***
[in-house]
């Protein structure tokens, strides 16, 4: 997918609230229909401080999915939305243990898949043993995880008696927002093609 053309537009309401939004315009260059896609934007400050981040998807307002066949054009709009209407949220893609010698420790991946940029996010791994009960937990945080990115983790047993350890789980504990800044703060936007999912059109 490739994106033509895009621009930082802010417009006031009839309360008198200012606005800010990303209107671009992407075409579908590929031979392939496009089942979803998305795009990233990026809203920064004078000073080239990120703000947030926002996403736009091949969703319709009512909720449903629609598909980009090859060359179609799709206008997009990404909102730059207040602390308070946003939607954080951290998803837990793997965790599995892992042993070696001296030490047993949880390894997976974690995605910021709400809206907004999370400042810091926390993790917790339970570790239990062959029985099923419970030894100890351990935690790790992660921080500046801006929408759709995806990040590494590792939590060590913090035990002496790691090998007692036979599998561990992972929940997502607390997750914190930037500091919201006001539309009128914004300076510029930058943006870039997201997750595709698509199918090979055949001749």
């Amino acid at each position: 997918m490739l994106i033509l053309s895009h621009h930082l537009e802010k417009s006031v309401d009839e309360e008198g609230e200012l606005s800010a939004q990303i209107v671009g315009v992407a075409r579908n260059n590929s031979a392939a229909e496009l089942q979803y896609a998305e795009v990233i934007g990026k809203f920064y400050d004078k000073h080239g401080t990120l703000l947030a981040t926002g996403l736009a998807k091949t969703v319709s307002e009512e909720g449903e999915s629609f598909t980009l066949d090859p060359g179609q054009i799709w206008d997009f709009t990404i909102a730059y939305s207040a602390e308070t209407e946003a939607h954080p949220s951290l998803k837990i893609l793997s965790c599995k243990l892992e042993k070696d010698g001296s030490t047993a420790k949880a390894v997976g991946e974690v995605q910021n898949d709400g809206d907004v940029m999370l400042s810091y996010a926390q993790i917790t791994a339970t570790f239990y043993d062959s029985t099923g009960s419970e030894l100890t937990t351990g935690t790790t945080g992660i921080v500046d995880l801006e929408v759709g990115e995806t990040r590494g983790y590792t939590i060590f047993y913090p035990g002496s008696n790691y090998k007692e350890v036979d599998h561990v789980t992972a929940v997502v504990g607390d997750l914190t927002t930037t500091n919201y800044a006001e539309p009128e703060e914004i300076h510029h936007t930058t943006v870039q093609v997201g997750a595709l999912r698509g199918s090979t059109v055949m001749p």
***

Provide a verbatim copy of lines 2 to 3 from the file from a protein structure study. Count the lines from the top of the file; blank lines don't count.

């Protein structure tokens, strides 16, 4: 997918609230229909401080999915939305243990898949043993995880008696927002093609 053309537009309401939004315009260059896609934007400050981040998807307002066949054009709009209407949220893609010698420790991946940029996010791994009960937990945080990115983790047993350890789980504990800044703060936007999912059109 490739994106033509895009621009930082802010417009006031009839309360008198200012606005800010990303209107671009992407075409579908590929031979392939496009089942979803998305795009990233990026809203920064004078000073080239990120703000947030926002996403736009091949969703319709009512909720449903629609598909980009090859060359179609799709206008997009990404909102730059207040602390308070946003939607954080951290998803837990793997965790599995892992042993070696001296030490047993949880390894997976974690995605910021709400809206907004999370400042810091926390993790917790339970570790239990062959029985099923419970030894100890351990935690790790992660921080500046801006929408759709995806990040590494590792939590060590913090035990002496790691090998007692036979599998561990992972929940997502607390997750914190930037500091919201006001539309009128914004300076510029930058943006870039997201997750595709698509199918090979055949001749």
């Amino acid at each position: 997918m490739l994106i033509l053309s895009h621009h930082l537009e802010k417009s006031v309401d009839e309360e008198g609230e200012l606005s800010a939004q990303i209107v671009g315009v992407a075409r579908n260059n590929s031979a392939a229909e496009l089942q979803y896609a998305e795009v990233i934007g990026k809203f920064y400050d004078k000073h080239g401080t990120l703000l947030a981040t926002g996403l736009a998807k091949t969703v319709s307002e009512e909720g449903e999915s629609f598909t980009l066949d090859p060359g179609q054009i799709w206008d997009f709009t990404i909102a730059y939305s207040a602390e308070t209407e946003a939607h954080p949220s951290l998803k837990i893609l793997s965790c599995k243990l892992e042993k070696d010698g001296s030490t047993a420790k949880a390894v997976g991946e974690v995605q910021n898949d709400g809206d907004v940029m999370l400042s810091y996010a926390q993790i917790t791994a339970t570790f239990y043993d062959s029985t099923g009960s419970e030894l100890t937990t351990g935690t790790t945080g992660i921080v500046d995880l801006e929408v759709g990115e995806t990040r590494g983790y590792t939590i060590f047993y913090p035990g002496s008696n790691y090998k007692e350890v036979d599998h561990v789980t992972a929940v997502v504990g607390d997750l914190t927002t930037t500091n919201y800044a006001e539309p009128e703060e914004i300076h510029h936007t930058t943006v870039q093609v997201g997750a595709l999912r698509g199918s090979t059109v055949m001749p």